Pew Research Center conducted this study to better understand the public’s views on how the Biden administration has addressed national issues in the first 100 days of its presidency, including evaluations of the coronavirus economic aid package and COVID-19 vaccine distribution. For this analysis, we surveyed 5,109 U.S. adults in April 2021. Everyone who took part in this survey is a member of Pew Research Center’s American Trends Panel (ATP), an online survey panel that is recruited through national, random sampling of residential addresses. This way nearly all U.S. adults have a chance of selection. The survey is weighted to be representative of the U.S. adult population by gender, race, ethnicity, partisan affiliation, education and other categories. Read more about the ATP’s methodology.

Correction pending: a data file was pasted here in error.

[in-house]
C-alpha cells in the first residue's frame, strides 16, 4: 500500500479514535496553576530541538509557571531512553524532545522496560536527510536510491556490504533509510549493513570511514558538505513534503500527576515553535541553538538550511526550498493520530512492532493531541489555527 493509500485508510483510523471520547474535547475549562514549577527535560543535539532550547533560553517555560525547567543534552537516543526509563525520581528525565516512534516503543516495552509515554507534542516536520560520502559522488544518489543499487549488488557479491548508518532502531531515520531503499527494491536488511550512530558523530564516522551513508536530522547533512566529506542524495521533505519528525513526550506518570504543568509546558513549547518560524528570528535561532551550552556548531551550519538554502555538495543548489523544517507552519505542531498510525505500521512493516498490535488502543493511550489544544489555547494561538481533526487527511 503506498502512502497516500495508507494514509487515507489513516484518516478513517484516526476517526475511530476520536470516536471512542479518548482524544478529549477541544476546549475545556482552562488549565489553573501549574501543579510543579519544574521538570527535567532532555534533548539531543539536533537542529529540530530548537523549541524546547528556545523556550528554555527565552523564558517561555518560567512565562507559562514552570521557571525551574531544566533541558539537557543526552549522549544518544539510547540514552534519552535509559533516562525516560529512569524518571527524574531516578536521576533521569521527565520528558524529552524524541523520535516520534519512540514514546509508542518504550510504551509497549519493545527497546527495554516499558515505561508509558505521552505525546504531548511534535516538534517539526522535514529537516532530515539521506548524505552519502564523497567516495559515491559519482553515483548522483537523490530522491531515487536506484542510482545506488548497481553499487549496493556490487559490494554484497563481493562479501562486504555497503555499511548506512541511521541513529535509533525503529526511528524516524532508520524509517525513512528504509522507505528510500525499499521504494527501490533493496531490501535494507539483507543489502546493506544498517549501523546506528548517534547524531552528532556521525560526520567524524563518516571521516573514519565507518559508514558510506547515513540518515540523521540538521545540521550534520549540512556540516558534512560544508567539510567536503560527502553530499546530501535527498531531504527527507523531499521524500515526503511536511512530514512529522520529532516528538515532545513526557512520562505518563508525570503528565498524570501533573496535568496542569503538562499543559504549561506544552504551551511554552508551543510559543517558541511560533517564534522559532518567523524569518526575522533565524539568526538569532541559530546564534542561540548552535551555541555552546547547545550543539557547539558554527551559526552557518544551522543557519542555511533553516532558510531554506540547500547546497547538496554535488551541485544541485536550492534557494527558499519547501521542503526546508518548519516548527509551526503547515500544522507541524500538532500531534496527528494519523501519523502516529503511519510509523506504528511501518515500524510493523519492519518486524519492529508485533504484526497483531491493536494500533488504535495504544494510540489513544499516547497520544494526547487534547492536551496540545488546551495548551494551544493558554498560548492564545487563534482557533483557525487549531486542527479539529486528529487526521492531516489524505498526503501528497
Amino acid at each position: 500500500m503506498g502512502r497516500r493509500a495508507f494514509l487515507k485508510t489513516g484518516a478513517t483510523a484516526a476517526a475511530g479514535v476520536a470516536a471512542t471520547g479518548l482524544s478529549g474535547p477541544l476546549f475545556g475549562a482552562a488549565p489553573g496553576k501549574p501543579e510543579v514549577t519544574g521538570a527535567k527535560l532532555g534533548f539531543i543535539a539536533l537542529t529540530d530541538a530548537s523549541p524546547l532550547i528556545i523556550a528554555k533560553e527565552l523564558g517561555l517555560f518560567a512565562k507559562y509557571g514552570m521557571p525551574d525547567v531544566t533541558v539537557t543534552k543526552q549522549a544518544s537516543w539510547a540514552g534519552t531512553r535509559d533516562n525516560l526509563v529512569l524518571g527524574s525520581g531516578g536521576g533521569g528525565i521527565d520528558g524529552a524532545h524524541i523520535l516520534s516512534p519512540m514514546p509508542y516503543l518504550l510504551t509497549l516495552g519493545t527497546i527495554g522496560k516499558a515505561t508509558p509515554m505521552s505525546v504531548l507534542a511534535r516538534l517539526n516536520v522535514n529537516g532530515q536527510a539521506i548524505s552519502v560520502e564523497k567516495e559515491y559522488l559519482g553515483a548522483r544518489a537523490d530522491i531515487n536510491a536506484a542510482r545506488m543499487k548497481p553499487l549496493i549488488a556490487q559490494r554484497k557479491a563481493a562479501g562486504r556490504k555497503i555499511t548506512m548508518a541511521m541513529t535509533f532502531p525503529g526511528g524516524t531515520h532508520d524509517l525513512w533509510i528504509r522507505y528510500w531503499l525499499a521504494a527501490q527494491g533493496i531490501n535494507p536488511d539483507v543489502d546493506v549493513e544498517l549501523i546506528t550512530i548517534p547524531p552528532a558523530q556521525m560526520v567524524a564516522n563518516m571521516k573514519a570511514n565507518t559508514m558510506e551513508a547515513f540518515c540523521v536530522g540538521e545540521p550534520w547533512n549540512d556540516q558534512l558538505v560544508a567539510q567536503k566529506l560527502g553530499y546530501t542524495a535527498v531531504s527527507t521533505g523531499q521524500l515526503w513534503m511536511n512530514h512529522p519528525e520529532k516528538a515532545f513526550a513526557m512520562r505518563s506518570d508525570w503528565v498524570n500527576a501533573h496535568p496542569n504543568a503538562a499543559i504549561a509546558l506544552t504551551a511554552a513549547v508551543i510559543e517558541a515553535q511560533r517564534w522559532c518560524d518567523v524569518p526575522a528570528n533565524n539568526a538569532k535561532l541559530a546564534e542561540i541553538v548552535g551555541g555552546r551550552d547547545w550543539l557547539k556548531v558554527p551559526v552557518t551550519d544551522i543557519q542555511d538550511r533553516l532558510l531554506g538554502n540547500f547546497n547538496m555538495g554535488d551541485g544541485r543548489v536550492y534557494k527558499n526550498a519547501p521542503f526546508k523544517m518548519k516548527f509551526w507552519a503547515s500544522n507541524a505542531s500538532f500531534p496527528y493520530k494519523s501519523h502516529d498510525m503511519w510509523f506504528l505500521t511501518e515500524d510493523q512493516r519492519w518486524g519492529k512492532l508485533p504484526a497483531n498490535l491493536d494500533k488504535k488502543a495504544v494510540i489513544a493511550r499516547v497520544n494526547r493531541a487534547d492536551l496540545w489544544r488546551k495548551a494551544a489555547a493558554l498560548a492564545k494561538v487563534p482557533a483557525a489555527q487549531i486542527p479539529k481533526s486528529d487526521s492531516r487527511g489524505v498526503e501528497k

Joe Biden approaches the 100-day mark of his presidency with a relatively strong job approval rating and the public continuing to express positive views of the coronavirus aid package passed by Congress last month. Moreover, nearly three-quarters of Americans (72%) say the Biden administration has done an excellent or good job managing the manufacture and distribution of COVID-19 vaccines to Americans.
Currently, 59% approve of the way Biden is handling his job as president, while 39% disapprove. Biden’s job approval rating has increased modestly from 54% in March. Biden’s job approval is comparable to several of his predecessors – including Barack Obama and George H. W. Bush – and much higher than Donald Trump’s in April 2017.